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Britain proposes plan to achieve peace in Gaza

Britain proposes plan to achieve peace in Gaza Britain has proposed a plan for achieving peace in Gaza (photo: GettyImages)

British Foreign Secretary David Cameron has proposed a long-term ceasefire plan to achieve peace in Gaza, according to the Financial Times.

The plan will be utilized to secure the release of hostages held in Gaza and for negotiations towards a permanent ceasefire, announced the Minister of Foreign Affairs.

It includes a proposal for the top leaders of Hamas in Gaza, including Yahya Sinwar, the mastermind of the October 7 attack that triggered the conflict, to leave the territory for another country.

"What we’re trying to do is cement the idea that when you get this pause, you’ve got to work hard to turn it into a lasting ceasefire, and to really focus on the realistic and achievable things that could actually make a ceasefire permanent and sustainable," stated Cameron.

The minister believes that the UK's plan complements other initiatives and has discussed it with the governments of the U.S., Europe, and Arab countries.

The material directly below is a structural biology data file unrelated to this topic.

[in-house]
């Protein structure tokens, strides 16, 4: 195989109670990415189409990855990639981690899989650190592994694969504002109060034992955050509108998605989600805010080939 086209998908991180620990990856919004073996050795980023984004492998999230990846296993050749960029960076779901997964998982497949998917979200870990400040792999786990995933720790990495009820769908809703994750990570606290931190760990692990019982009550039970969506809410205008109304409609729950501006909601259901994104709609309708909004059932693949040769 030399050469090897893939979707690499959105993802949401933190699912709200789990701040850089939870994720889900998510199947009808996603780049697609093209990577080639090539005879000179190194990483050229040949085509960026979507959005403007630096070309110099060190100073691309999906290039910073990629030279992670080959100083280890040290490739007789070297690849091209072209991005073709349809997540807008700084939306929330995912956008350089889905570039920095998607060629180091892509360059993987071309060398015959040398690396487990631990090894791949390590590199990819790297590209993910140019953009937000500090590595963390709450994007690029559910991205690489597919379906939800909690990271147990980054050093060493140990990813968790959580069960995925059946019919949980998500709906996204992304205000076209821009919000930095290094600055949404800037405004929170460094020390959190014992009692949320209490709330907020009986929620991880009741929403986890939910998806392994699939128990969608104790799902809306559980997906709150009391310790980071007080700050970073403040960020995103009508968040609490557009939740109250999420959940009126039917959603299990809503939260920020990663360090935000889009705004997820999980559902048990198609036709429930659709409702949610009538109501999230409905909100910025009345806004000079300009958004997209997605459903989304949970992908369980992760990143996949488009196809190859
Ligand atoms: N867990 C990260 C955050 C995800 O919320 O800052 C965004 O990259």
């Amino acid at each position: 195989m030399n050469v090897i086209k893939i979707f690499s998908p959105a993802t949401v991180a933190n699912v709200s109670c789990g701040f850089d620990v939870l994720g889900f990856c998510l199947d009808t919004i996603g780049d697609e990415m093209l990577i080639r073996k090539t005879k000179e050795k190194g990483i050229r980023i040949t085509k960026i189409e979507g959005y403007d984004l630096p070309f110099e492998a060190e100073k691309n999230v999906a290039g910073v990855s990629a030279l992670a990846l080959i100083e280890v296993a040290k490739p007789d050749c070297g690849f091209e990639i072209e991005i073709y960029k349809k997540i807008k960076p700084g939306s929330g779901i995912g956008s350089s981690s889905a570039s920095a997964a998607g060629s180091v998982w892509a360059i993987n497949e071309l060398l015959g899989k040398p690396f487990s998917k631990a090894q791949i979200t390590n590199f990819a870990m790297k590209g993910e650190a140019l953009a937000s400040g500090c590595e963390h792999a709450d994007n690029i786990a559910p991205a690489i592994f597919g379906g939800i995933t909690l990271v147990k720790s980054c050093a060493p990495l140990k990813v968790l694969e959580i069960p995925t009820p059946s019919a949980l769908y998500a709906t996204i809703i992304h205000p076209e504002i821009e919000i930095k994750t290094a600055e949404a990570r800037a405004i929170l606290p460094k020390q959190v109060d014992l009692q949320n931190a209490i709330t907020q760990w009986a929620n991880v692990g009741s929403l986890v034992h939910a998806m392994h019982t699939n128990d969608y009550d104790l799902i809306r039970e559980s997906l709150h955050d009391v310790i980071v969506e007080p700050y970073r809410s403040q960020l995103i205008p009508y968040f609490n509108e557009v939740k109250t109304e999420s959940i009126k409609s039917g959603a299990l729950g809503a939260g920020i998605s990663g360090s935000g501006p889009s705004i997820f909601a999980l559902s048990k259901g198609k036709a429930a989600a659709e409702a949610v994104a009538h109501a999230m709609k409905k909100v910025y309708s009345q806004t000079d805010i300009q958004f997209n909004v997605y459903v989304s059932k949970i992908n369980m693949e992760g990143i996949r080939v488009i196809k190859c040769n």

"And that you have to have a much clearer political horizon for a Palestinian state: a new Palestinian government for the West Bank and Gaza, and that Hamas must never again be able to attack Israel," the minister stated.

Despite challenges, Western and Arab officials are discussing the formation of a new Palestinian government with Palestinian leaders to have a reliable body to govern Gaza, which Hamas has controlled since 2007, and the West Bank. The idea is to have a technocratic administration with an empowered prime minister, officials said.

"Hamas’s political wing would be included in the process of forming the new government, as long as it accepted the existence of the Jewish state based on the borders before the 1967 war, when Israel occupied Gaza and the West Bank," stated Arab officials.

War in Israel

On October 7, Hamas militants invaded Israel, killing and kidnapping both military and civilian individuals. In response, Israel declared the commencement of Operation Iron Swords and shelled the locations of the terrorists.

On November 24, Israel signed a ceasefire agreement with Hamas and secured the release of hostages. The first group of hostages was released on the same day.

The ceasefire lasted until December 1. After that, the Israel Defense Forces (IDF) announced the termination of the agreement due to Hamas shelling Israeli territory.

On December 20, Israel proposed to the Palestinians to negotiate a new ceasefire lasting for one week. However, Hamas rejected the proposal.

Israeli Defense Minister Yoav Gallant announced that the IDF would soon enter a new phase of the operation aimed at eliminating Hamas militants in the Gaza Strip.

It was also reported that Israel and Hamas were negotiating a ceasefire for a month, but differences persisted.